Yemen's Houthi movement on Saturday started withdrawing forces from Saleef port in Hodeidah province under a United Nations-sponsored peace deal that had been stalled for months, a Reuters witness said.
The move, which has yet to be verified by the UN and accepted by the Saudi-led coalition, is the first major step in implementing a deal reached by the Saudi-backed government and the Iran-aligned Houthis for a cease-fire and troop withdrawal in Hodeidah last year, part of international efforts to end the four-year conflict.
UN teams were overseeing the Houthi redeployment in Saleef, used for grain, as other teams headed to the second port of Ras Isa, used for oil, to start implementing the Houthi withdrawal from there, according to the witness.
"The coast guards have taken over in Saleef," said the witness, who was at the port.
The UN's Redeployment Coordination Committee said earlier in a statement that the Houthis would make an "initial unilateral redeployment" between May 11 and May 14 from Saleef and Ras Isa as well as the country's main port of Hodeidah.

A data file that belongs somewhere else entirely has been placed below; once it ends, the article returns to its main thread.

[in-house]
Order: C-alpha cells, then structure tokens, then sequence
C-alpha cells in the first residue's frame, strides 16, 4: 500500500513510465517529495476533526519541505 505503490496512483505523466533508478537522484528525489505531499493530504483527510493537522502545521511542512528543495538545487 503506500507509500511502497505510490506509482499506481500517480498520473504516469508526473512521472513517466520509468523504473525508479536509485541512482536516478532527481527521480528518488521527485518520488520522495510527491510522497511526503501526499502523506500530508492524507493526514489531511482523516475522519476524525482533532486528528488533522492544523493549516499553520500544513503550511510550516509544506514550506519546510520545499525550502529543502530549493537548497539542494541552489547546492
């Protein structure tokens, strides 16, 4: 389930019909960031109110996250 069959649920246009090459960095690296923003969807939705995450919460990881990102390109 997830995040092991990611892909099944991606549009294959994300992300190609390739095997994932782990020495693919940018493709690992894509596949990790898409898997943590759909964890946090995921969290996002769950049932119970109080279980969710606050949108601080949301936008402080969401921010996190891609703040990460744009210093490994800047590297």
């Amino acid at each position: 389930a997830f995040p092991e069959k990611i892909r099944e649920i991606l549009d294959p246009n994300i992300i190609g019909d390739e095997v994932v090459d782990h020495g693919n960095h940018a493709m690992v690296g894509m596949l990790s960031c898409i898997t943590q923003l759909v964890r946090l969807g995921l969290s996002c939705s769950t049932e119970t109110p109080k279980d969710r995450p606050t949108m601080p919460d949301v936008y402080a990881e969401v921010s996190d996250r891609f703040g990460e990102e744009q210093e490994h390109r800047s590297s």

It said the redeployment would allow the United Nations to take "a leading role" in supporting the Red Sea Ports Corporation in managing the ports and enhance UN checks on cargoes.
There has been no comment so far from the Saudi-led Sunni Muslim military coalition that has massed forces outside Hodeidah, which handles the bulk of Yemen's imports and aid supplies.
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Hodeidah has become the focus of the war since last year, when the coalition twice tried to seize its port to cut off the Houthis' main supply line.
The peace deal had stalled since January amid deep mistrust among the warring parties in a conflict that has killed tens of thousands and pushed the Arabian peninsula nation to the brink of famine.
It calls for coalition forces to leave positions around the outskirts of Hodeidah in the initial redeployment, before a second phase in which both sides pull back further.